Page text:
Those words spilled out from a middle-aged white man who looked like he was tired of saying it to girls my age. I sat numb. It wasn't a surprise. Periods had stopped some time ago, and a body I already didn't understand was becoming more of a mystery, but I knew missed periods was a red flag. He quickly told me I was too far along to have an abortion, saying it in a tone like he had said that exact sentence to someone else earlier. Abortion had not crossed my mind because I was still secretly hoping that my anxiety had tricked my body into thinking it was pregnant when I wasn't. Shame and guilt were stifling as I realized I was now a statistic. I was black, 16, unwed and pregnant. Me - the honor roll student, granddaughter of a pastor, daughter of a mother who was a vice president at a local hospital, a father who was a self-made businessman. Yes, I was pregnant and somehow had to find a way to tell the two people who chose me that I had failed them with my choices.
I had to tell Gerald (name has been changed to protect identity) first. I dreaded it and hoped that I was wrong about what I believed his reaction would be. He is the one who told me to go to the doctor because home pregnancy tests are not always accurate. What if, with this confirmation, he provided the support I needed from him right now? Of course, that is what I prayed for as I walked the two blocks to his house. I could feel my heart thump in my chest as I took short steps hating that I allowed myself to be in this position. I hated that I knew nothing about birth control or how easy it was to get pregnant. How did I know the pullout method wasn't effective when a teenage boy was doing it? Thoughts were cycling through my head of the many ways this encounter could play out. I wondered if I knew the sex of the baby would make a difference to him. With each step I took, the scenario played in my head. I wanted to disappear or reset time.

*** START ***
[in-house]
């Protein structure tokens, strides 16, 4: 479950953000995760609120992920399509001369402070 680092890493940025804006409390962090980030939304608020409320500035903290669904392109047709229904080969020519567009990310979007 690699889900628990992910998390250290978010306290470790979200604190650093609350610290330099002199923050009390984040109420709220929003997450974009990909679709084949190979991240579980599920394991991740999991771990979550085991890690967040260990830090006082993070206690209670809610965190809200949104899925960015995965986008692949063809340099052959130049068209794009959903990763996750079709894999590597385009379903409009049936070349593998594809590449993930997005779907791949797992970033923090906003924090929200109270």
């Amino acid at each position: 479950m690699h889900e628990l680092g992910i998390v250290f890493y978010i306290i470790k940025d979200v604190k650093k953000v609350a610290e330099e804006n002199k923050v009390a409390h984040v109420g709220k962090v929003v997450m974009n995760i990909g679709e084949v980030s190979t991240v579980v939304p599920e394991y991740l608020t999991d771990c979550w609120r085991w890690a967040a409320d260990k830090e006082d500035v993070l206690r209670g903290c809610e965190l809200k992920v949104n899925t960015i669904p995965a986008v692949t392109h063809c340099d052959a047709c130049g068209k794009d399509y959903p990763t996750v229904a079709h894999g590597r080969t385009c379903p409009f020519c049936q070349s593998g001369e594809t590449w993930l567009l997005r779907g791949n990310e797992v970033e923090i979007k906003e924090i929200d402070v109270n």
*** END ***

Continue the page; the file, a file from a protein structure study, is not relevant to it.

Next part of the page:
I reached his porch and knocked softly on the screen door, still hoping I would wake up from this intricate dream. I didn't. The strong thump in my chest was now double-timed as he opened the door at what I suspect was about a 24-degree angle, prepared to slam in my face at any moment. He looked at me like I was trash and regretted ever pretending to like me. I stood there shrinking as he didn't even have the courtesy of coming out of the house. He was already taller than me, and him standing in his doorway and me on the porch put him an extra foot above me.
"It's confirmed. I'm pregnant." He didn't mince words.
"How do I even know it's mine?" He asked, staring at me, anger in his eyes at the inconvenience I was causing him.
"Because you know I have never been with anyone else." Tears had started welling up in my eyes, but I fought them, clenching my teeth and forcing my jaw to tighten as I held back the rising emotion. It was bad enough I was standing there pregnant by a boy who couldn't care less about me. I didn't want to give him my tears at that moment too. He continued to look at me like I was a Jehovah's Witness interrupting overtime of the Lakers and Pistons in the championship game.
"What makes you think I want you to have my baby."
The word "you" was stressed like I was the most hideous creature on the face of the planet who had the audacity to be pregnant. His glare was piercing, burning a hole in me. The ground began to swallow me when I didn't think I could sink any lower. I felt worthless, and the callousness he addressed me would replay in my mind for years to come in other relationships.
"Don't try and tell my mom. She's not gonna care."
I hadn't even thought about his mother. I didn't have too much contact with her, but I knew she was protective of her sons and always felt girls were trying to trap them.
"I'm going to give the baby up for adoption." Those words rolled off my lips, foreign to my ears but extended as an olive branch, hoping his eyes would soften as they did when he wooed me downstairs to his room after school. What I would have given for him to look into my eyes and show me love, compassion, support, anything! But he was a child like me, and the only thing I saw was fear and contempt.
Standing there with that comment lingering in the air. I knew I would indeed do what was done to me to this unborn child, probably with the same hopes my birth mother had when she gave me up. The hopes of a mother and father that would love the child I was carrying.
Gerald and I stood there for a few quiet moments. He seemed to be waiting for me to break out in tears, and as a few fell, I was beginning to lose the battle of holding back the onslaught.
"Do what you want to do. It's not my baby." Were his parting words as he closed the door and left me standing there on the porch wondering - why I just couldn't have kept my legs closed?